Since 2002, Planetary Radio has visited with a scientist, engineer, project manager, advocate, or writer who provides a unique perspective on the quest for knowledge about our solar system and beyond. The full show archive is available for free.
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NASA has approved development of the NEO Surveyor space telescope. Project lead Amy Mainzer shares her hopes for this vital planetary defense tool.
NASA chose SpaceX’s Starship as the sole winner of its human lunar lander development contract in a move that may also take us closer to Mars.
Elon Musk’s SpaceX nearly failed 15 years ago as it struggled to launch its first rocket. Eric Berger has written about this challenging early era and how it helped create today’s successful, innovative company.
The Coalition for Deep Space Exploration’s Mary Lynne Dittmar talks with Casey Dreier about how and why spacefaring nations prioritize funding for space development and exploration.
Space historian Dr. Roger Launius joins the show to explain why Apollo happened the way it did, how a moonshot briefly became a solution to a national security problem, and why it is unlikely to happen again.
Can NASA return astronauts to the Moon by 2024? Vice President Mike Pence shocked the space community by announcing this ambitious new goal just weeks after the Trump Administration proposed a half-billion dollar cut to the space agency.
The last few days have seen developments that will shape the space exploration plans of Canada and the USA. The Planetary Society’s Kate Howells is a member of Canada’s Space Advisory Board. She reviews the nation’s new space policy.
Mat Kaplan’s Huntsville, Alabama trip wraps up with a tour of the historic and history-making Marshall Space Flight Center. Join him at the control center for research underway on the International Space Station, under a tent where a critical component of the Space Launch System rocket is getting finishing touches, in a conversation about the Fermi spacecraft’s search for the universe’s biggest explosions, and with the Center’s Associate Director for Technical efforts.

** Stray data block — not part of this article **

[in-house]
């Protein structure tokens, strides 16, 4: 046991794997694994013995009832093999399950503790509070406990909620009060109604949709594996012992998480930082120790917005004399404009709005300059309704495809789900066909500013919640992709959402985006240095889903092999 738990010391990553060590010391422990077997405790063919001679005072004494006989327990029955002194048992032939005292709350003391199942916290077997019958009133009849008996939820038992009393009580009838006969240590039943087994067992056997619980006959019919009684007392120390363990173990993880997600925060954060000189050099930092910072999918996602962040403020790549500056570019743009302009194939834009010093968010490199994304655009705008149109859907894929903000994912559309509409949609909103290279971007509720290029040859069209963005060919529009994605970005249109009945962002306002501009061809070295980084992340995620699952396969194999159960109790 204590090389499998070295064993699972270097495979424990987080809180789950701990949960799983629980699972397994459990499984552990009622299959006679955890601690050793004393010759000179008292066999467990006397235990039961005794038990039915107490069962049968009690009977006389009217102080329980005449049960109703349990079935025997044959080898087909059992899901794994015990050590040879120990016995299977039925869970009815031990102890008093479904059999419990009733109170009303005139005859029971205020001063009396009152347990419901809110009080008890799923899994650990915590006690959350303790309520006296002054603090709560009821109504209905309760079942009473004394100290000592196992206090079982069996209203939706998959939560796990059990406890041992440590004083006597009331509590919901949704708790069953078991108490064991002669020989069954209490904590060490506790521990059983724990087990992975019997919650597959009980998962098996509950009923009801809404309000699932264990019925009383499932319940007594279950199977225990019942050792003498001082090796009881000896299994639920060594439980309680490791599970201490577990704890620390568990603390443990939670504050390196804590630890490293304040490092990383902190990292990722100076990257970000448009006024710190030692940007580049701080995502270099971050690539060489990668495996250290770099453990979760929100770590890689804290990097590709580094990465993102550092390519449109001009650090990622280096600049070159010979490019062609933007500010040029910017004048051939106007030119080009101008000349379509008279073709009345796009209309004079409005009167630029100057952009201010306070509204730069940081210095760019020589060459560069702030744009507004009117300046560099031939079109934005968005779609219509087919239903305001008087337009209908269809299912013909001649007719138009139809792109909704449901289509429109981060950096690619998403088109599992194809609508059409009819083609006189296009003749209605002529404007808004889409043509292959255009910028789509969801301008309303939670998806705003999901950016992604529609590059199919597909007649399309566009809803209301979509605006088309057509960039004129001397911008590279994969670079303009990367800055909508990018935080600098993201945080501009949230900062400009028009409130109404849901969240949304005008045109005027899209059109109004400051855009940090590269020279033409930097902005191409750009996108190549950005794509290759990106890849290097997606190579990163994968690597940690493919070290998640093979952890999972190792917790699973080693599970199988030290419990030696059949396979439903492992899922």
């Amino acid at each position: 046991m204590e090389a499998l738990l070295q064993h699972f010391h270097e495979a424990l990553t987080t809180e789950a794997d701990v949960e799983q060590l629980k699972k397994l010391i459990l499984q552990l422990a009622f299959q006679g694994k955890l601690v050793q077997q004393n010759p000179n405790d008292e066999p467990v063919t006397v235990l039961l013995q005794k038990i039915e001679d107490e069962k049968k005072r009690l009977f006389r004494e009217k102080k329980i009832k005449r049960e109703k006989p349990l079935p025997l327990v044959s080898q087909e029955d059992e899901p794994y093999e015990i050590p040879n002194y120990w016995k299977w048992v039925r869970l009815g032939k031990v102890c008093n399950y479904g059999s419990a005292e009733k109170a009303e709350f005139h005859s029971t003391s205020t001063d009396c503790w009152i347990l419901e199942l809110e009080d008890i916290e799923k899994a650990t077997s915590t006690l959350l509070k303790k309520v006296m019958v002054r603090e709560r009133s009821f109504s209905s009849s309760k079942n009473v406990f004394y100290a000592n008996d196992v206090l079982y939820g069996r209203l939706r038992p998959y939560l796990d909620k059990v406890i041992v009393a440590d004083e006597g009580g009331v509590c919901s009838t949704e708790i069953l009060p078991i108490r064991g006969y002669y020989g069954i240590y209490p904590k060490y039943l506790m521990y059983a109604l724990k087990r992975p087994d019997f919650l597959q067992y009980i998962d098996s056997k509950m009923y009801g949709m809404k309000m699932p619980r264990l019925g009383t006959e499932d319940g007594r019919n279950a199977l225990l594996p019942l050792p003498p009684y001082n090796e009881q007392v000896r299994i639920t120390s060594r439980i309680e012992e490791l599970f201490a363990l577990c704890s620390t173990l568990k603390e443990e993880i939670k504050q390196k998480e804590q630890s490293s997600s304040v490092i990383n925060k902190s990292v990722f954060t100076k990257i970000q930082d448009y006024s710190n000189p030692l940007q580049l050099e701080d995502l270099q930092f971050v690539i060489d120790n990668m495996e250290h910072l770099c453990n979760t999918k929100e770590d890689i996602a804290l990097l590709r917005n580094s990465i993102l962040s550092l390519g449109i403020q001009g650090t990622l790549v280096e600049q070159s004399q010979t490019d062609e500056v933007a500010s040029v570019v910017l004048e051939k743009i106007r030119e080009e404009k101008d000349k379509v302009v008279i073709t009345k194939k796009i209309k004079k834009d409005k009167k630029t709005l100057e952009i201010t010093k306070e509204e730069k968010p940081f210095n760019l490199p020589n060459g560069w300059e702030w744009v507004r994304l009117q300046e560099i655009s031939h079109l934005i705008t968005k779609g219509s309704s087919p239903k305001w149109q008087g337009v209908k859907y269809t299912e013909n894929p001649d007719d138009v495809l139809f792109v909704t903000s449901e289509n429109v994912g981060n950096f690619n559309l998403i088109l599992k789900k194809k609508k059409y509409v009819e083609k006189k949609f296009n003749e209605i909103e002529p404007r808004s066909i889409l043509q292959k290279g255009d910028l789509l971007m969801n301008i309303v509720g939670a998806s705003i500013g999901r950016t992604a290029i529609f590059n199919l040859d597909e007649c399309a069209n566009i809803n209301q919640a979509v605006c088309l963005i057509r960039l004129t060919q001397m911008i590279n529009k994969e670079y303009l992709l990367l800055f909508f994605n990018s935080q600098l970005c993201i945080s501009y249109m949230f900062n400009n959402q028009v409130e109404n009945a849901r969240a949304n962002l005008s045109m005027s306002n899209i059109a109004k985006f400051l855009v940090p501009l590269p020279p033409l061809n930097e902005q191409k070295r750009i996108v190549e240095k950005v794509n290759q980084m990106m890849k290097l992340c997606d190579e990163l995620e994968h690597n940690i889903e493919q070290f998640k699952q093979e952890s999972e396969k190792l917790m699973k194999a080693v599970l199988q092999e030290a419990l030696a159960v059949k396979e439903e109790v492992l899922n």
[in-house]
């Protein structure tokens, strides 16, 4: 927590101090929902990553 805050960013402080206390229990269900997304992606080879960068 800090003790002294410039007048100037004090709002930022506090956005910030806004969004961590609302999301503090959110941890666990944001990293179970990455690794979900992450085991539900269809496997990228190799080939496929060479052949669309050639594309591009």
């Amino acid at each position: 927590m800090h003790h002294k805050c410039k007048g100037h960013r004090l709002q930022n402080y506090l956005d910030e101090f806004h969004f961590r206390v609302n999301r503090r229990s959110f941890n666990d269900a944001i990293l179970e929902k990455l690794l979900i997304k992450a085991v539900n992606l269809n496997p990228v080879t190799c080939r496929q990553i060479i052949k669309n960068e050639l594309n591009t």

Host Mat Kaplan begins a two-episode visit to Huntsville and the Marshall Space Flight Center, recorded this week at the US Space and Rocket Center with astronaut Don Thomas, 94-year-old Apollo engineer Alex McCool, and Alabama Senator Doug Jones.
Mat’s first-ever four-way conversation with Jason Davis, Casey Dreier and Emily Lakdawalla reviews the biggest 2017 events in space exploration and provides their predictions of what to look for in the new year.
Fifteen years before Sputnik, on a bright 1942 afternoon in northern Germany, a thundering machine of metal and fire pierced the sky, ultimately touching the edge of space for the first time in history. It opened a new era of opportunity and terror with rocket technology. Dr. Michael Neufeld joins us discuss the significance of this test and how it happened.
The human journey to the Red Planet is long and hard, but Mat’s conversation with three NASA Associate Administrators at the Humans to Mars Summit was filled with cautious optimism.
Moon or Mars? Should NASA depend on private companies? What’s the goal of human spaceflight? These questions were debated three decades ago, yet are just as relevant today. Does that mean space policy is stagnant?
The longtime editor of outstanding online space news source Universe Today has just written about nine robotic missions of exploration in
CEO Randa Milliron introduces us to Interorbital Systems, which wants to put your payload in orbit for as little as $8,000. Can they do it?
No one is more excited about eclipses than famed solar astronomer and author Jay Pasachoff. He looks forward to the total solar eclipse in August of 2017.
The SETI Institute is about much more than the Search for Extraterrestrial Intelligence. President and CEO Bill Diamond of the Institute explains.
Planetary Society Digital Editor Jason Davis returns with the story of the ten-day trek across the South he just completed with two Society colleagues.
Space historian and policy expert John Logsdon joins Mat Kaplan for a fascinating conversation about how the US could have lost the race to the moon.
In our third episode, we debate the risks and rewards of tying the future of a Europa mission to the fate of NASA's massive Space Launch System rocket. Also, NASA just announced that the next Mars rover will cost $2.4 billion—$900 million more than initially thought. But the mission is not considered over budget. Why not? Lastly, the U.S. just generated 50 grams of Plutonium-238, the largest amount in nearly thirty years. We celebrate the successful effort to create this critically important, though highly toxic, power source for deep space spacecraft.